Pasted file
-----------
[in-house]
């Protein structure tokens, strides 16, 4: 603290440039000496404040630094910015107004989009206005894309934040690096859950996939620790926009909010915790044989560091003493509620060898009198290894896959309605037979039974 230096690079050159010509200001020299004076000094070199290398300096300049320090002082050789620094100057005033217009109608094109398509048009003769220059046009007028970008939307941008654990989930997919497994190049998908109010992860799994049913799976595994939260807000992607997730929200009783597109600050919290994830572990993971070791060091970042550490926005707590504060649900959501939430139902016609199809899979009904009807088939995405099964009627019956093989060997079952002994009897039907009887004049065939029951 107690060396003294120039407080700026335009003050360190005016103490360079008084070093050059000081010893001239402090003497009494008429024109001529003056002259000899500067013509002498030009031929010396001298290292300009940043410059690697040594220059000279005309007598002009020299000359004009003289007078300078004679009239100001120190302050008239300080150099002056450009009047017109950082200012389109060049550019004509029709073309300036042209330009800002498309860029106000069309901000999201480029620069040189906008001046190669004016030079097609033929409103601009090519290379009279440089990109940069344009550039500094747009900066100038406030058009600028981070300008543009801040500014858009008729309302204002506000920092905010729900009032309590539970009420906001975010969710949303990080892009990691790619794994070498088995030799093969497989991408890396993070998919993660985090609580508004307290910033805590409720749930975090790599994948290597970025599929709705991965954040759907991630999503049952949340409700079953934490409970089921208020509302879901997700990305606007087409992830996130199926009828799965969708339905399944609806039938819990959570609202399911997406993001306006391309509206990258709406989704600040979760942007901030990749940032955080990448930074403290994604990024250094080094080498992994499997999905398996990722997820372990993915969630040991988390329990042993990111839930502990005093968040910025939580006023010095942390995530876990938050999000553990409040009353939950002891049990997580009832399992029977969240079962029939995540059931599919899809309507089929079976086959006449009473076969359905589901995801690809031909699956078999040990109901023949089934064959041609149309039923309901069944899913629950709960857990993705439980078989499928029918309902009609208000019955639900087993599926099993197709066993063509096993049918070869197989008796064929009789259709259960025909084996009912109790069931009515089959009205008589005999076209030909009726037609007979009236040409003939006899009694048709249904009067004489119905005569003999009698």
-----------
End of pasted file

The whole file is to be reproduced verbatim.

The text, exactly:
[in-house]
């Protein structure tokens, strides 16, 4: 603290440039000496404040630094910015107004989009206005894309934040690096859950996939620790926009909010915790044989560091003493509620060898009198290894896959309605037979039974 230096690079050159010509200001020299004076000094070199290398300096300049320090002082050789620094100057005033217009109608094109398509048009003769220059046009007028970008939307941008654990989930997919497994190049998908109010992860799994049913799976595994939260807000992607997730929200009783597109600050919290994830572990993971070791060091970042550490926005707590504060649900959501939430139902016609199809899979009904009807088939995405099964009627019956093989060997079952002994009897039907009887004049065939029951 107690060396003294120039407080700026335009003050360190005016103490360079008084070093050059000081010893001239402090003497009494008429024109001529003056002259000899500067013509002498030009031929010396001298290292300009940043410059690697040594220059000279005309007598002009020299000359004009003289007078300078004679009239100001120190302050008239300080150099002056450009009047017109950082200012389109060049550019004509029709073309300036042209330009800002498309860029106000069309901000999201480029620069040189906008001046190669004016030079097609033929409103601009090519290379009279440089990109940069344009550039500094747009900066100038406030058009600028981070300008543009801040500014858009008729309302204002506000920092905010729900009032309590539970009420906001975010969710949303990080892009990691790619794994070498088995030799093969497989991408890396993070998919993660985090609580508004307290910033805590409720749930975090790599994948290597970025599929709705991965954040759907991630999503049952949340409700079953934490409970089921208020509302879901997700990305606007087409992830996130199926009828799965969708339905399944609806039938819990959570609202399911997406993001306006391309509206990258709406989704600040979760942007901030990749940032955080990448930074403290994604990024250094080094080498992994499997999905398996990722997820372990993915969630040991988390329990042993990111839930502990005093968040910025939580006023010095942390995530876990938050999000553990409040009353939950002891049990997580009832399992029977969240079962029939995540059931599919899809309507089929079976086959006449009473076969359905589901995801690809031909699956078999040990109901023949089934064959041609149309039923309901069944899913629950709960857990993705439980078989499928029918309902009609208000019955639900087993599926099993197709066993063509096993049918070869197989008796064929009789259709259960025909084996009912109790069931009515089959009205008589005999076209030909009726037609007979009236040409003939006899009694048709249904009067004489119905005569003999009698």